Big wings, a gaping maw, the right amount of badging, and an exhaust note that sounds the business. All these qualities solidify the impression of aggression this car leaves on anyone looking at it for more than two seconds. Oh—and its 414 horsepower also helps. It’s a classic, unfiltered, intense sports car for someone in need of a rolling adrenaline shot. With its size, balance, and price point, does it have similar or better value than the GT3?
It’s less powerful than the GT3, sure. The professional nitpicker could accuse the top-end of lacking zip in comparison to a GT3’s, and perhaps the gearing’s a little too long (though PDK should solve that issue). Are those faults really that much when weighed against its strengths?
These criticisms almost imply that the motor isn’t a gem, which it definitely is. Maybe not motorsport-grade brilliance like the GT3’s motor, but it’s still plenty exhilarating. Its 4.0-liter produces 309 lb-ft of torque right in the middle of the rev range, so there’s more than enough grunt to generate a manageable amount of wheelspin leaving slower corners. Then, as the peak horsepower figure is found at 7,600 rpm, the thrills keep coming as the tachometer’s needle climbs. This crescendo suits the Cayman’s character well, because the harder you push, the better the GT4 gets.
The engine’s response and the chassis’ playful balance ambiance make a car that’s lively, absorbing, and confidence-inspiring. Light steering, a capable limited-slip differential, and the sort of information coming through the touch points to give Yuri here enough confidence to indulge in little twitches along a narrow country road (8:08). It’s not hard to feel like a superhero in this car, although those who want to work up to the limit more gradually can lean on its unintrusive traction control system.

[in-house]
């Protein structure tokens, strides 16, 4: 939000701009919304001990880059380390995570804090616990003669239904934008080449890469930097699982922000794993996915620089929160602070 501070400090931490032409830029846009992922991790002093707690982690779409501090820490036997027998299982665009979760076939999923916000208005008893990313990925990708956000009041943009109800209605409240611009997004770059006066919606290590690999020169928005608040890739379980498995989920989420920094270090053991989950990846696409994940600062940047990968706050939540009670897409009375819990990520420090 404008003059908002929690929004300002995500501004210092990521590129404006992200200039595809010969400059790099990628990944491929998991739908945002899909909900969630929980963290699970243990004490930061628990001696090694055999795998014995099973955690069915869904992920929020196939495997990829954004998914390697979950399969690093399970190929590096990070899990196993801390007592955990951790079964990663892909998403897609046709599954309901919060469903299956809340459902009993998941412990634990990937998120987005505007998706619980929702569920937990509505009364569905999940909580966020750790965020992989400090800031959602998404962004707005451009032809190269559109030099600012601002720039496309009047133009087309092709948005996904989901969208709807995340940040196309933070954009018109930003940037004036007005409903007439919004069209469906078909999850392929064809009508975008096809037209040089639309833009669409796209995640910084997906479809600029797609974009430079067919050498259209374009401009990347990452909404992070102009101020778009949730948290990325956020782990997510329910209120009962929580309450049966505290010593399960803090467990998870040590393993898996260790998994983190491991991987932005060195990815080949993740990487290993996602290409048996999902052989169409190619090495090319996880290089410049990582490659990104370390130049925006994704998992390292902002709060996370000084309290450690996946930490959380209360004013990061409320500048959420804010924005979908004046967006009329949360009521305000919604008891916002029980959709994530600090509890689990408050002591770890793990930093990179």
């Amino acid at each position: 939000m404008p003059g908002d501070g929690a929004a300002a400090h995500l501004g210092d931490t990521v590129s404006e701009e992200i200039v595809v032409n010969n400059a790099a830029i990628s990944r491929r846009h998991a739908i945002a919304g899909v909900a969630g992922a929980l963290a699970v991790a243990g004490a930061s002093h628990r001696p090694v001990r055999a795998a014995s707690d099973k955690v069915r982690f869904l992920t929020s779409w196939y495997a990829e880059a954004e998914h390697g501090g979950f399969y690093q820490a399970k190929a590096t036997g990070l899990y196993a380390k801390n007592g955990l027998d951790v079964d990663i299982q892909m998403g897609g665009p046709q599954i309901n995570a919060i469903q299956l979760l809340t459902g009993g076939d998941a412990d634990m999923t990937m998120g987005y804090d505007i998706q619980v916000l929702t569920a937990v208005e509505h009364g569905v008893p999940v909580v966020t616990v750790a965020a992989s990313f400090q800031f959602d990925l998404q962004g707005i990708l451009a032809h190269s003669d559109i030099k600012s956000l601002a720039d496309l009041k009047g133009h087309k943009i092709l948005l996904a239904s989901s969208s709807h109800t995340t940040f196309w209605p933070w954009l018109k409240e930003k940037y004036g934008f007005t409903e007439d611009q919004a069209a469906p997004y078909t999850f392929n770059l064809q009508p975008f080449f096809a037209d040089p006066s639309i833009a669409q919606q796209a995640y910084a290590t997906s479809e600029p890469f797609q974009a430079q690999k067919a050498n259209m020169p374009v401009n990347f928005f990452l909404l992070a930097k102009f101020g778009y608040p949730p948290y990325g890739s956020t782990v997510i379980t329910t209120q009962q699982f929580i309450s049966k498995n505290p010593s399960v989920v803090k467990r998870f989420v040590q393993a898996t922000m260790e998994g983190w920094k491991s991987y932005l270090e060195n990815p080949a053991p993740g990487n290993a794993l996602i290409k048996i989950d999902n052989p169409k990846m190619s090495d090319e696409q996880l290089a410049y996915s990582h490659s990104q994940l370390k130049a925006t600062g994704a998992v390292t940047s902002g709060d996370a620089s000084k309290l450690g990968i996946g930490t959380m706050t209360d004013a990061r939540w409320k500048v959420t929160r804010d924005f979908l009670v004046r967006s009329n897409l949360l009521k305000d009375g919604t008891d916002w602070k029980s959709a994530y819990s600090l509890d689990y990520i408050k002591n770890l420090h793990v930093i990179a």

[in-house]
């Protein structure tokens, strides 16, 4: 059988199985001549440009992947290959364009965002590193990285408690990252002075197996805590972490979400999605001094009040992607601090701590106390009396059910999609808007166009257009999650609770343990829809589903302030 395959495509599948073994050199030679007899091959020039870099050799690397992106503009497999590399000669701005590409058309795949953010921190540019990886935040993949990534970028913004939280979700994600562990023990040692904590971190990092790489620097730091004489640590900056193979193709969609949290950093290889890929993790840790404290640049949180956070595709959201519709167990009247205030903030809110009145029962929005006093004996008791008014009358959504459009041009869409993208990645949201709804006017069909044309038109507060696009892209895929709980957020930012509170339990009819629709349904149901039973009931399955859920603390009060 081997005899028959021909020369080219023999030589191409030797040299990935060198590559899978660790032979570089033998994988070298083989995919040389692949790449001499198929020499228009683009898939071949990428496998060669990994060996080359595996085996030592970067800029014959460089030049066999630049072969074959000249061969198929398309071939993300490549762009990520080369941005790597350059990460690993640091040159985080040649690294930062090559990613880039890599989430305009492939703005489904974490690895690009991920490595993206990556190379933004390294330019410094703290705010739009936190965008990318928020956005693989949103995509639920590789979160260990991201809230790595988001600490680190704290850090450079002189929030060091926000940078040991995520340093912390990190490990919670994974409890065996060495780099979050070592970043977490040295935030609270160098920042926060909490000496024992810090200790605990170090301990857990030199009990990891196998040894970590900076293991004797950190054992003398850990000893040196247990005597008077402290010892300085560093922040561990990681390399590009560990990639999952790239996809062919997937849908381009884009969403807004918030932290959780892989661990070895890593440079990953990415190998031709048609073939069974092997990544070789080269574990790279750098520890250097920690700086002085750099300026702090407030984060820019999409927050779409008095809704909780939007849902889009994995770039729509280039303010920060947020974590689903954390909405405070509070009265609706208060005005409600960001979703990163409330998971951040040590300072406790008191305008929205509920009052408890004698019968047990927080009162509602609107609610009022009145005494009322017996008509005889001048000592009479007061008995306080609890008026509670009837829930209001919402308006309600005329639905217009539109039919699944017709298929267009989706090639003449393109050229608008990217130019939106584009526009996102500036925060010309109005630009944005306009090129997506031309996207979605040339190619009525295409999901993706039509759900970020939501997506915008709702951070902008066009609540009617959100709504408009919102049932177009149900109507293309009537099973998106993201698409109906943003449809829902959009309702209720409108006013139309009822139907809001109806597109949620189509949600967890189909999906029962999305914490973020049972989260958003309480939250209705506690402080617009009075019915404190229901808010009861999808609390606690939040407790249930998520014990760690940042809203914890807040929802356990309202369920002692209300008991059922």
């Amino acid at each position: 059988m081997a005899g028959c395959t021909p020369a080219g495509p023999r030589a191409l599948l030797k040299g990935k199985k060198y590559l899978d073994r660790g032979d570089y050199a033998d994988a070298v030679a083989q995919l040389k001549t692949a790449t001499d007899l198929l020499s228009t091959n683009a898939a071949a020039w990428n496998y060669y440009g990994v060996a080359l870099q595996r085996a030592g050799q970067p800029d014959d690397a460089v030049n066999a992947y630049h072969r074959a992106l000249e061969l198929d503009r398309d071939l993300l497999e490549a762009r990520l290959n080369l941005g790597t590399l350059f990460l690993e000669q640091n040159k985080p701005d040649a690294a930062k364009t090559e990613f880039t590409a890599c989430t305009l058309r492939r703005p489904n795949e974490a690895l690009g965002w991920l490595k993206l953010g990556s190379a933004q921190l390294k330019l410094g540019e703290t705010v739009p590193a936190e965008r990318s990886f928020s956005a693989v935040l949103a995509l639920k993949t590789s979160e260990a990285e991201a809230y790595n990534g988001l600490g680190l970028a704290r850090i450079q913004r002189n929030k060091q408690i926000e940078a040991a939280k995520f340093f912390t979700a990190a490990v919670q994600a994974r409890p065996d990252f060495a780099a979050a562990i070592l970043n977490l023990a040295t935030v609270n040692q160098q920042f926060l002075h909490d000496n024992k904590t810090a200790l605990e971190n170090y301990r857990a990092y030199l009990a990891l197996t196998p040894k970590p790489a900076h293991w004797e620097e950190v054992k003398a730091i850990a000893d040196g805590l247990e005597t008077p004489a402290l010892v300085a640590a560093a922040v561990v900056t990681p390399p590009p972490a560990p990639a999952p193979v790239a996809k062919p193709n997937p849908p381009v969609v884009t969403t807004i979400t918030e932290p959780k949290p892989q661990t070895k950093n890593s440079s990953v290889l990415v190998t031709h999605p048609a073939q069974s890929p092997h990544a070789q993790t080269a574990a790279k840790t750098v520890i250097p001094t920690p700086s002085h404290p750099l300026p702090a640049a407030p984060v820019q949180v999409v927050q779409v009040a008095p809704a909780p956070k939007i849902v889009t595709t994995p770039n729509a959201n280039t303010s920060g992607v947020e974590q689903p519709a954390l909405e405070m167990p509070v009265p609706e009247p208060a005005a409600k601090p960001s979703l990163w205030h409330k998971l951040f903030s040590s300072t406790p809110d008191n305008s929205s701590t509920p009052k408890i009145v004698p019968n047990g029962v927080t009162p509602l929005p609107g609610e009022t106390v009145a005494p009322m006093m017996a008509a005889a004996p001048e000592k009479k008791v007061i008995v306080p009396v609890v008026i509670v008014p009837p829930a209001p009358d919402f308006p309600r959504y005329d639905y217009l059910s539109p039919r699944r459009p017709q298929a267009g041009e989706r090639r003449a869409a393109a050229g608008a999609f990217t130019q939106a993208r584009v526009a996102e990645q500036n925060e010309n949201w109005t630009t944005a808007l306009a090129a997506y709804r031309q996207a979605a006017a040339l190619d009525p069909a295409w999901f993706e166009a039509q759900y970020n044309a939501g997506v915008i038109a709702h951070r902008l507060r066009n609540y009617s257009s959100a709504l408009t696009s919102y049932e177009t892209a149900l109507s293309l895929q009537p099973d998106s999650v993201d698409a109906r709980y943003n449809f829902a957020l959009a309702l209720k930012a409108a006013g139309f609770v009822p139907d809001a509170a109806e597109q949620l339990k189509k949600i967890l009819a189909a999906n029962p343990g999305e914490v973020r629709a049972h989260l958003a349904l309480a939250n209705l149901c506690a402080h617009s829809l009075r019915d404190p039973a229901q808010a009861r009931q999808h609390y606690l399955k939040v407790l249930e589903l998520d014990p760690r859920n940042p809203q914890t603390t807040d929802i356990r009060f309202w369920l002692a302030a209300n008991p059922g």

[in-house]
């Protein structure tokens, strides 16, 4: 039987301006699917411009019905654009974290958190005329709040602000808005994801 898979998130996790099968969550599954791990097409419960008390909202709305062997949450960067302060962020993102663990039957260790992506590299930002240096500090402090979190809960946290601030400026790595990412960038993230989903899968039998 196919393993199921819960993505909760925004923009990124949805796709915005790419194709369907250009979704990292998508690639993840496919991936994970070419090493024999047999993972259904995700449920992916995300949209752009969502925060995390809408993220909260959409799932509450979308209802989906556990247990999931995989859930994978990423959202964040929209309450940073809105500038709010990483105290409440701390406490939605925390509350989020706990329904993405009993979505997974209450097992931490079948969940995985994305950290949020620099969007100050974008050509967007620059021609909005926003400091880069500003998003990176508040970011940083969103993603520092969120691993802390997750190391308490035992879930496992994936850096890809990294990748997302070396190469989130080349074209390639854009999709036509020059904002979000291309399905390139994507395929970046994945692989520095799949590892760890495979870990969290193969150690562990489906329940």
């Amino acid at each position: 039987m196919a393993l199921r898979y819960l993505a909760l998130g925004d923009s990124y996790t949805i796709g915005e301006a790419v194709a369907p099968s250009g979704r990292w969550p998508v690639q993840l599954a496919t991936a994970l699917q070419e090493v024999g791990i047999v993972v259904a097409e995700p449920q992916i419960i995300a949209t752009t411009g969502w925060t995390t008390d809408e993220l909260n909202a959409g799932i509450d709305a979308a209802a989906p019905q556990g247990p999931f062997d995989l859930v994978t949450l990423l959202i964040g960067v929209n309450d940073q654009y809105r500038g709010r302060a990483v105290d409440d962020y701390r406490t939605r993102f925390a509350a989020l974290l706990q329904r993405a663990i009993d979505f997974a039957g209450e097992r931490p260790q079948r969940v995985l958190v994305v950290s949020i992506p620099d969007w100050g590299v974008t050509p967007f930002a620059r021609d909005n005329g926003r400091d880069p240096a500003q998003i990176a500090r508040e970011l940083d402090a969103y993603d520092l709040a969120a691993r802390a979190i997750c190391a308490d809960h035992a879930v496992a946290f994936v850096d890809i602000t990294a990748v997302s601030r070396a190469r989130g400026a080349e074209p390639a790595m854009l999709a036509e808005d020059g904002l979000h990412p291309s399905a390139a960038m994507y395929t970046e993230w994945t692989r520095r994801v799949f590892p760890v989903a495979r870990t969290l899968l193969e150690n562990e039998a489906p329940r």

The titular question goes unanswered (formally) in this review, but the answer is implied. As the Cayman GT4 doesn’t quite have the cabin size of its older brother, and as it currently lacks a PDK gearbox, it’s simply not as versatile. They say you can’t have a great sports car that does the daily duties well, but it’s really just a matter of money. Unfortunately, the adaptable GT3 costs a lot more.
At the very best, this manually-shifted sports coupe is a weekend car, and one won’t endear you to friends with thinner skins. Still, it is one which will make every trip to a restaurant, movie theater, or coffee shop an event in itself. If life seems drab or depressing, possibly because the GT3 is still out of your price range, the Cayman GT4 should be able to reacquaint you with some of that vim and vigor felt in your halcyon days—but make sure you have a softer daily driver.